Amniotic fluid embolism (AFE) is a rare obstetric emergency in which amniotic fluid, fetal cells, hair, or other debris enters the mother's blood stream via the placental bed of the uterus and trigger an allergic reaction. This reaction then results in cardiorespiratory (heart and lung) collapse and coagulopathy. Amniotic fluid embolism (AFE) is a pregnancy complication that causes life-threatening conditions, such as heart failure. It can affect you, your baby, or both of you.
There is no particular treatment for amniotic liquid embolism, and introductory crisis administration is the same concerning some other reason for sudden maternal breakdown - with cardiovascular and respiratory revival and adjustment of the coagulopathy. Be that as it may, more up to date research with creature models recommend that critical embolism of any material is trailed by platelet degranulation, pneumonic hypertension because of serotonin and thromboxane, and systemic hypotension because of vagal incitement.Biochemical mediators found in the amniotic fluid are thought to trigger the main features of anaphylactic reaction with multisystem involvement. The fetal products found in suspension in the amniotic fluid are responsible only for the minor effects caused by the actual mechanical obstruction.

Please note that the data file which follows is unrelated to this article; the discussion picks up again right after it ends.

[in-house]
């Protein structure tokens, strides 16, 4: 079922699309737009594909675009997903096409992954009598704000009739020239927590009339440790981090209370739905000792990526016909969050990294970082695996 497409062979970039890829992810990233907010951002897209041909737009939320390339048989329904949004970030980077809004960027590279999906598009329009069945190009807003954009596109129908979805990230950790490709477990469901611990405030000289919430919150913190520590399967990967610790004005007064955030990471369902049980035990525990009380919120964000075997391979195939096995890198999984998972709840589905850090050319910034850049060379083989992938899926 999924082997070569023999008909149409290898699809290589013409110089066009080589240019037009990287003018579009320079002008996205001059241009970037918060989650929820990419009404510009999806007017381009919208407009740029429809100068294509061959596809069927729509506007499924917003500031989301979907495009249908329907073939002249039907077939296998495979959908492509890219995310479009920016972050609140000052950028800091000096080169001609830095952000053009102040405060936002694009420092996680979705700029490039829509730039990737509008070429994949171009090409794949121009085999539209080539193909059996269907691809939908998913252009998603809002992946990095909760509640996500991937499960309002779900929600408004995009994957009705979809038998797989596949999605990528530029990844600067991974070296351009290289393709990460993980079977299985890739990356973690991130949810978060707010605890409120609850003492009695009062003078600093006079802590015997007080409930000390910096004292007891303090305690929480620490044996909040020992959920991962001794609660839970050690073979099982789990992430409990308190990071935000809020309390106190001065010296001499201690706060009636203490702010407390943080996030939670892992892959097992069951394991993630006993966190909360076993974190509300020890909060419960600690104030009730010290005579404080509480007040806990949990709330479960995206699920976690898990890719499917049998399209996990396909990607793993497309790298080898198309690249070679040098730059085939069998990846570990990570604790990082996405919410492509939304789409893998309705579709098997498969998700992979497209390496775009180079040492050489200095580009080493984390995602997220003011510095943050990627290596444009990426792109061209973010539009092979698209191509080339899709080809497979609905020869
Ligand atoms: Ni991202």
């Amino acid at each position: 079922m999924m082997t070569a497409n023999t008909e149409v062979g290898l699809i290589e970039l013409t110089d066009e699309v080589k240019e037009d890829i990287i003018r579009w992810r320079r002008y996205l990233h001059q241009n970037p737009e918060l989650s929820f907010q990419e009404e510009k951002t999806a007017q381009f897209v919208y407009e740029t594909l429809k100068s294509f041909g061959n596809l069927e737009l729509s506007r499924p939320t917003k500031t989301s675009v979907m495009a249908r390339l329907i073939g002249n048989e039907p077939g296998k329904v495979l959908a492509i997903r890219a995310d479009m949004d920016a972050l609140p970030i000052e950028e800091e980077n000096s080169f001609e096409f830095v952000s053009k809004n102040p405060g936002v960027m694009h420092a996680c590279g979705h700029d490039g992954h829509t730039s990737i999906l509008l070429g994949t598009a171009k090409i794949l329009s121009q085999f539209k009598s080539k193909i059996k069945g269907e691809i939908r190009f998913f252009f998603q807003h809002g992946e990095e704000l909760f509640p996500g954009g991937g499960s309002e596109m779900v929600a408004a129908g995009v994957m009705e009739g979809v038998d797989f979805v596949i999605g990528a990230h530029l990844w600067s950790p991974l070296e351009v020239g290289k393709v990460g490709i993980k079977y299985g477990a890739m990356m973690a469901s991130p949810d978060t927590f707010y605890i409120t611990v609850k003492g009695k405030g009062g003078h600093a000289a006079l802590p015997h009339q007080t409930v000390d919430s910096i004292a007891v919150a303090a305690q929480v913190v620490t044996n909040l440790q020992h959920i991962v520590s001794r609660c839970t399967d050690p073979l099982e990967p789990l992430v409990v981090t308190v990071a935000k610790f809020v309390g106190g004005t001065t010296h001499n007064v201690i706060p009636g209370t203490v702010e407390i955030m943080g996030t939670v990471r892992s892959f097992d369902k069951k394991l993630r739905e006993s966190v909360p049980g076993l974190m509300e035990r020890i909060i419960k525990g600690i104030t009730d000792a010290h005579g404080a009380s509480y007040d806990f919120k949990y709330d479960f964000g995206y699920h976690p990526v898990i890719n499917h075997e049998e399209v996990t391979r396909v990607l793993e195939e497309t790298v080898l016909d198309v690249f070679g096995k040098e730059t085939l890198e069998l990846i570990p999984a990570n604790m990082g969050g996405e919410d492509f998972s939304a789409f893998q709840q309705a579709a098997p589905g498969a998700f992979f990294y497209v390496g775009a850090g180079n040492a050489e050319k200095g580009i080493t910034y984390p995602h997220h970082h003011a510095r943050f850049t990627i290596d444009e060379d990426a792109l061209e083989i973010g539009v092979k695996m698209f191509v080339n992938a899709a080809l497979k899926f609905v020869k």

The rate of AFE has been accounted for to extend from 1 in 8000 to 1 in 80,000 deliveries. The disorder ordinarily happens amid work, not long after vaginal or cesarean conveyance, or amid second-trimester widening and clearing strategies. In the national registry, 70% of the cases happened amid work, 19% were recorded amid cesarean conveyance, and 11% happened after vaginal delivery. All of the cases noted amid cesarean area had their onset not long after conveyance of the newborn child.The overall maternal mortality rate in India during 2007- 2009 was 102 per 100,000 live births1 . 41-90% of maternal deaths in this country are caused by direct obstetric causes viz. haemorrhage, infection, and hypertensive disorders, ruptured uterus, hepatitis, and anemia.